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NIGHTMARE ALLEY (1947, USA) Movie review, plot, trailer

Nightmare Alley 1947 Trailer HD | Tyrone Power | Joan Blondell

It wasn’t until I started watching this old-fashioned mysterious noir that something started ringing to me. It was a few weeks before Guillermo Del Toro’s film of the same name appeared in cinemas, which “Nightmare Alley” was also based on William Lindsey Gersham’s 1946 novel of the same name. This novel, just like the film made by Edmund Goulding a year later, is an interesting study of the hemisphere of show business at the time. From the beginnings of ordinary provincial fairs or carnivals from the bottom of which the ambitious assistant worker in the circus Stanton Carlisle (Tyrone Power) will start to the light of the big stages to which this unscrupulous manipulator will break through various schemes, frauds and lies.
Power is actually the most deserving of why “Nightmare Alley” was screened so quickly. He was one of the biggest Hollywood stars of the thirties and forties, and he became famous mainly in performances in spectacles as a romantic hero. Apparently he was fed up with that Typecasting, so he asked 20th Century Fox studio boss Darryl F. Zanuck to buy the rights to the book so he could play the main character. A pretending magician ready to step over corpses to achieve his goals. His Stanton is initially an auxiliary worker in the circus who, thanks to his charm, manipulations and lies, will experience incredible rise and fame. But at the same time, he will be completely morally degraded and a sick ambition for wealth and fame will cost him dearly, and a bit in the Gatsby style, it is clear that all this will fall apart very quickly.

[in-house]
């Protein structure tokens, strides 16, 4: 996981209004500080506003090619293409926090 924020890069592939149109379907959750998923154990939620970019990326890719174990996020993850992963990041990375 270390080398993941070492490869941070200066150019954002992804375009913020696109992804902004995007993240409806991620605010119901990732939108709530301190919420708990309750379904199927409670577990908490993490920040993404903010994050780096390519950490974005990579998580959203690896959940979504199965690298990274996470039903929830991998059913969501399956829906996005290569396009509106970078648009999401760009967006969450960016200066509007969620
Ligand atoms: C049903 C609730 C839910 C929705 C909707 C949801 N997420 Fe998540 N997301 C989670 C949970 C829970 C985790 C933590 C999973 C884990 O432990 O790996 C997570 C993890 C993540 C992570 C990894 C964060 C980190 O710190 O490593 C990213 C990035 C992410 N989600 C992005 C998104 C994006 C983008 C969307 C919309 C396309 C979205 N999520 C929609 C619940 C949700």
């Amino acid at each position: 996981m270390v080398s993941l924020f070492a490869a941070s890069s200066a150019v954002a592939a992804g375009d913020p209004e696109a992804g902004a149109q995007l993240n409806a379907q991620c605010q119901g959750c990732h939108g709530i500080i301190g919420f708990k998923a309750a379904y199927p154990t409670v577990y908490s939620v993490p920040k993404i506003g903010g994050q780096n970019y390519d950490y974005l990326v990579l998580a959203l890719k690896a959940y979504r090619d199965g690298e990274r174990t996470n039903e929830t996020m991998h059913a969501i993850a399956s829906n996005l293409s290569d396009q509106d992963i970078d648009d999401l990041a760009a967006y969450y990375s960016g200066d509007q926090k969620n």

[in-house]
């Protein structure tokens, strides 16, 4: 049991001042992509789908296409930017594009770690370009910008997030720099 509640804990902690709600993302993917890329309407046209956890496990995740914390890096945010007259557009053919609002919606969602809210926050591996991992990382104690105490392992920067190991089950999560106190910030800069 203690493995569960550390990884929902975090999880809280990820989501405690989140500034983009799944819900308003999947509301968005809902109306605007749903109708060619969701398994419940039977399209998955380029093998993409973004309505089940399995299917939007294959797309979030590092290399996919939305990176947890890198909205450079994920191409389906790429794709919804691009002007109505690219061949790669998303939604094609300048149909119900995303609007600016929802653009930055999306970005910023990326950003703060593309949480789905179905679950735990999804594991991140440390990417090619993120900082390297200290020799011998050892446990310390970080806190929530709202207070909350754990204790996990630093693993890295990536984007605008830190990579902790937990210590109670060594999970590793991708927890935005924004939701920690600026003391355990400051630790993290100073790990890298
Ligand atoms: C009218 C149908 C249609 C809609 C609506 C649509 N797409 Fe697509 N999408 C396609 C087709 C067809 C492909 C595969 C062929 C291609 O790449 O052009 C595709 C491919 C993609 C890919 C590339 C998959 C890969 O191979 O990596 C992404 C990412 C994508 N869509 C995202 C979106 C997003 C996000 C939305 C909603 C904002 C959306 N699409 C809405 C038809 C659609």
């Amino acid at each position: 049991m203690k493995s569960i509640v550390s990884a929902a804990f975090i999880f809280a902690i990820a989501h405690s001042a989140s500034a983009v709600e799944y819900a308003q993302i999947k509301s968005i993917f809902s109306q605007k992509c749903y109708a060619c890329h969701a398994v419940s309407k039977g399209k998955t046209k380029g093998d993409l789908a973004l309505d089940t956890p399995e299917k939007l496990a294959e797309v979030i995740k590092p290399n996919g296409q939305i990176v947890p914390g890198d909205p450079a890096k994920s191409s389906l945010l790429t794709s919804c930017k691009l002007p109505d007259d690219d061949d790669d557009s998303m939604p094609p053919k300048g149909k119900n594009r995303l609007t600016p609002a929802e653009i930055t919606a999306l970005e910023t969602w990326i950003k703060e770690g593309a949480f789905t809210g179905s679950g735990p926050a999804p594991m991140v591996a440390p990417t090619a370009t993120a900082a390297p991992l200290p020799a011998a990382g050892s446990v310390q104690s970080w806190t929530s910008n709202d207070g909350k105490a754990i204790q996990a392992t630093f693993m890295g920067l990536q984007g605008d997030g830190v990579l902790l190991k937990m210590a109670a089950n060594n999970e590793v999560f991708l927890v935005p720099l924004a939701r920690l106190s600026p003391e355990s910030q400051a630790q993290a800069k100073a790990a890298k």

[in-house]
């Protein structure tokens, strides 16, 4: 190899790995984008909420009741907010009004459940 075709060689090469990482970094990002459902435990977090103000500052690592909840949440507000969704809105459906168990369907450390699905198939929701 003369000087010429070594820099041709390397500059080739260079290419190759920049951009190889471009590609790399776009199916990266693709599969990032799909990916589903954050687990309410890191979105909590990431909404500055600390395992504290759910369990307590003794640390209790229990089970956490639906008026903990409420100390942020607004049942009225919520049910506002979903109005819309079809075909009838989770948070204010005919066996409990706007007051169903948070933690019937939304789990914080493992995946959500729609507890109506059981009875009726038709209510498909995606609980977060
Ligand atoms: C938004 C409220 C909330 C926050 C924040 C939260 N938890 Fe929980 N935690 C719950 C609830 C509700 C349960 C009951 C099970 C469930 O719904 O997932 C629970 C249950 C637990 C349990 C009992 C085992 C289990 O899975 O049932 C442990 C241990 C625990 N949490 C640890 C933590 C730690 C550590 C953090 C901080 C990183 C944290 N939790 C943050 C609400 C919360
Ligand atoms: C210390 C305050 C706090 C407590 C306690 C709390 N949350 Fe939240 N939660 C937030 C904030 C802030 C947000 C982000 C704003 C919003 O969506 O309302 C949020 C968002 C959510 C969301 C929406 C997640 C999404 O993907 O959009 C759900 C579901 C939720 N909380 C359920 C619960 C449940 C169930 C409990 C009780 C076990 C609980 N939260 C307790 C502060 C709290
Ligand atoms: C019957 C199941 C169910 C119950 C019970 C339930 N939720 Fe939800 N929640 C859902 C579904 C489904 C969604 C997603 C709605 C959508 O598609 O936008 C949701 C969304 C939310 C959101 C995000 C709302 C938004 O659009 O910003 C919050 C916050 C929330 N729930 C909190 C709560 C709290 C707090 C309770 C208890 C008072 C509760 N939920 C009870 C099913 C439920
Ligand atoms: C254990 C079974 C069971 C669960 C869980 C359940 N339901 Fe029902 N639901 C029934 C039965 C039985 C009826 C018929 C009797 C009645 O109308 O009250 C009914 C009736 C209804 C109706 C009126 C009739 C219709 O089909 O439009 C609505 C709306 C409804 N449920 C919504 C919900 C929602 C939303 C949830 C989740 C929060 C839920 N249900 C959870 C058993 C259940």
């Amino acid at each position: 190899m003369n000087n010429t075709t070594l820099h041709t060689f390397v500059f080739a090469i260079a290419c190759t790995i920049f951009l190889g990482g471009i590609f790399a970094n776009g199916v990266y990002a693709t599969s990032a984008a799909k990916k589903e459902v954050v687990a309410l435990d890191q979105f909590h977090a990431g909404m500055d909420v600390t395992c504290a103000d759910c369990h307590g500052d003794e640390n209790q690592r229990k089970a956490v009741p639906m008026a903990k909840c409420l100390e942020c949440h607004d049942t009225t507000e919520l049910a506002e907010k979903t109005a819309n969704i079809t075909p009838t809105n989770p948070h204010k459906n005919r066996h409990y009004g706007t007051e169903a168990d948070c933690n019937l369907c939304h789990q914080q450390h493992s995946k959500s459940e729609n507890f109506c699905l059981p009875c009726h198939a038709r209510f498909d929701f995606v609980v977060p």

As is usually the case, this Miracle Worker will come across someone smarter and even more frivolous than him. This dark, rather shocking noir for that period is characterized by a completely atypical atmosphere for that period, and American critics today consider “Nightmare Alley” one of the defining films of the genre. It is a bit of a story on the ancient trail of fatalism, because Stanton is one of those almost Icarian types who imagined that he could do anything, and we know that such decisions can usually be expensive. Although the ending of the novel is even darker and more shocking than what we will see in this film and by that “Nightmare Alley” represents a certain departure from the then standard Hollywood studio film that usually required a classic Happy End.

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